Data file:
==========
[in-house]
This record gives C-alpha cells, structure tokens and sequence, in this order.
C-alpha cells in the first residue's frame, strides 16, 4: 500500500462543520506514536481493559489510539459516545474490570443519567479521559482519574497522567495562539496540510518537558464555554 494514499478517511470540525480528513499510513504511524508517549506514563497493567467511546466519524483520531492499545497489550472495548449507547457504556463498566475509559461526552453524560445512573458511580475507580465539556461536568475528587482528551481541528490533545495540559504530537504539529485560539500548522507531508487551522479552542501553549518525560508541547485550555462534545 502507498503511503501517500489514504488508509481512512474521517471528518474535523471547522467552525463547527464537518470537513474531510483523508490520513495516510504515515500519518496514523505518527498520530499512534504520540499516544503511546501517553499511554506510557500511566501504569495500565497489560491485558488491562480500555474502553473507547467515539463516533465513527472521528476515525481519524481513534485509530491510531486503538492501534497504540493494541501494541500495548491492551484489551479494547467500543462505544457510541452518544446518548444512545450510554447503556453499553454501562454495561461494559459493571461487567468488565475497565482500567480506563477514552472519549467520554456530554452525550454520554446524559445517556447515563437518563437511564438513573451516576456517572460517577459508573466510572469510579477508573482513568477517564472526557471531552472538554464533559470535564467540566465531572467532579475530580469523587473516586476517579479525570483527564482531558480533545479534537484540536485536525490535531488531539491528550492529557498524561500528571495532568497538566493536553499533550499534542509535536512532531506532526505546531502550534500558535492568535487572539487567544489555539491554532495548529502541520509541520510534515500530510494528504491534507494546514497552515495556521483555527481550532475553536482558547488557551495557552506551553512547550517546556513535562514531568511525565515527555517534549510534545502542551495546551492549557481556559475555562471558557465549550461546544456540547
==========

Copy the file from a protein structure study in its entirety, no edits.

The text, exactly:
[in-house]
This record gives C-alpha cells, structure tokens and sequence, in this order.
C-alpha cells in the first residue's frame, strides 16, 4: 500500500462543520506514536481493559489510539459516545474490570443519567479521559482519574497522567495562539496540510518537558464555554 494514499478517511470540525480528513499510513504511524508517549506514563497493567467511546466519524483520531492499545497489550472495548449507547457504556463498566475509559461526552453524560445512573458511580475507580465539556461536568475528587482528551481541528490533545495540559504530537504539529485560539500548522507531508487551522479552542501553549518525560508541547485550555462534545 502507498503511503501517500489514504488508509481512512474521517471528518474535523471547522467552525463547527464537518470537513474531510483523508490520513495516510504515515500519518496514523505518527498520530499512534504520540499516544503511546501517553499511554506510557500511566501504569495500565497489560491485558488491562480500555474502553473507547467515539463516533465513527472521528476515525481519524481513534485509530491510531486503538492501534497504540493494541501494541500495548491492551484489551479494547467500543462505544457510541452518544446518548444512545450510554447503556453499553454501562454495561461494559459493571461487567468488565475497565482500567480506563477514552472519549467520554456530554452525550454520554446524559445517556447515563437518563437511564438513573451516576456517572460517577459508573466510572469510579477508573482513568477517564472526557471531552472538554464533559470535564467540566465531572467532579475530580469523587473516586476517579479525570483527564482531558480533545479534537484540536485536525490535531488531539491528550492529557498524561500528571495532568497538566493536553499533550499534542509535536512532531506532526505546531502550534500558535492568535487572539487567544489555539491554532495548529502541520509541520510534515500530510494528504491534507494546514497552515495556521483555527481550532475553536482558547488557551495557552506551553512547550517546556513535562514531568511525565515527555517534549510534545502542551495546551492549557481556559475555562471558557465549550461546544456540547